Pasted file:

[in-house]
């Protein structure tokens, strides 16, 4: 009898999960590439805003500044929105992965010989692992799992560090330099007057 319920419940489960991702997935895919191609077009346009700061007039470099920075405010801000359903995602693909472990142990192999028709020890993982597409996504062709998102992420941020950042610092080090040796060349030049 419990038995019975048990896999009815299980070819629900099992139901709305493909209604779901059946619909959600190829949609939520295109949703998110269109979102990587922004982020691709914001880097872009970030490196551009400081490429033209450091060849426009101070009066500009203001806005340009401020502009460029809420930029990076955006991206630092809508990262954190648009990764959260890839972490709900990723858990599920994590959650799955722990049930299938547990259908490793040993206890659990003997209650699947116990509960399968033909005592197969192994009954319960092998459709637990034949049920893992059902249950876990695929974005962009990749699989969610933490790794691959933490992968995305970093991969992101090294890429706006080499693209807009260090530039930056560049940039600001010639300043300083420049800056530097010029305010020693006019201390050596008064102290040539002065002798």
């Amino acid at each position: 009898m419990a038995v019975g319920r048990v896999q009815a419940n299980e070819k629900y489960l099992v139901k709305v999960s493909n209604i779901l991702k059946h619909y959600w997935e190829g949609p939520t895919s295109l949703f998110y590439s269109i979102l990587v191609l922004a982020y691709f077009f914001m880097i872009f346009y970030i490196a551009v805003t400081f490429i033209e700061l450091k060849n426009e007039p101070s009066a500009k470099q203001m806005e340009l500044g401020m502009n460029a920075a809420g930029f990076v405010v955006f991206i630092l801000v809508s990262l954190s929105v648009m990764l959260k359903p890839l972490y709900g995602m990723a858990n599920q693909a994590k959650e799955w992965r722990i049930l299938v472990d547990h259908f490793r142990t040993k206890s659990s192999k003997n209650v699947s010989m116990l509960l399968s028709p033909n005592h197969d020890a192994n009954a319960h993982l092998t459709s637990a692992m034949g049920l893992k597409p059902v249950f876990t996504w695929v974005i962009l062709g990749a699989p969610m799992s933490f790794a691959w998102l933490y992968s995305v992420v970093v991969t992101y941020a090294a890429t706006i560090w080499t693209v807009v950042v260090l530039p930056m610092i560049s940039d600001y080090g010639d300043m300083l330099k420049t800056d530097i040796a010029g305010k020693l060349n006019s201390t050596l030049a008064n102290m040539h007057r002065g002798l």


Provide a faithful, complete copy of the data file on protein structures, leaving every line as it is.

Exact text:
[in-house]
């Protein structure tokens, strides 16, 4: 009898999960590439805003500044929105992965010989692992799992560090330099007057 319920419940489960991702997935895919191609077009346009700061007039470099920075405010801000359903995602693909472990142990192999028709020890993982597409996504062709998102992420941020950042610092080090040796060349030049 419990038995019975048990896999009815299980070819629900099992139901709305493909209604779901059946619909959600190829949609939520295109949703998110269109979102990587922004982020691709914001880097872009970030490196551009400081490429033209450091060849426009101070009066500009203001806005340009401020502009460029809420930029990076955006991206630092809508990262954190648009990764959260890839972490709900990723858990599920994590959650799955722990049930299938547990259908490793040993206890659990003997209650699947116990509960399968033909005592197969192994009954319960092998459709637990034949049920893992059902249950876990695929974005962009990749699989969610933490790794691959933490992968995305970093991969992101090294890429706006080499693209807009260090530039930056560049940039600001010639300043300083420049800056530097010029305010020693006019201390050596008064102290040539002065002798």
């Amino acid at each position: 009898m419990a038995v019975g319920r048990v896999q009815a419940n299980e070819k629900y489960l099992v139901k709305v999960s493909n209604i779901l991702k059946h619909y959600w997935e190829g949609p939520t895919s295109l949703f998110y590439s269109i979102l990587v191609l922004a982020y691709f077009f914001m880097i872009f346009y970030i490196a551009v805003t400081f490429i033209e700061l450091k060849n426009e007039p101070s009066a500009k470099q203001m806005e340009l500044g401020m502009n460029a920075a809420g930029f990076v405010v955006f991206i630092l801000v809508s990262l954190s929105v648009m990764l959260k359903p890839l972490y709900g995602m990723a858990n599920q693909a994590k959650e799955w992965r722990i049930l299938v472990d547990h259908f490793r142990t040993k206890s659990s192999k003997n209650v699947s010989m116990l509960l399968s028709p033909n005592h197969d020890a192994n009954a319960h993982l092998t459709s637990a692992m034949g049920l893992k597409p059902v249950f876990t996504w695929v974005i962009l062709g990749a699989p969610m799992s933490f790794a691959w998102l933490y992968s995305v992420v970093v991969t992101y941020a090294a890429t706006i560090w080499t693209v807009v950042v260090l530039p930056m610092i560049s940039d600001y080090g010639d300043m300083l330099k420049t800056d530097i040796a010029g305010k020693l060349n006019s201390t050596l030049a008064n102290m040539h007057r002065g002798l």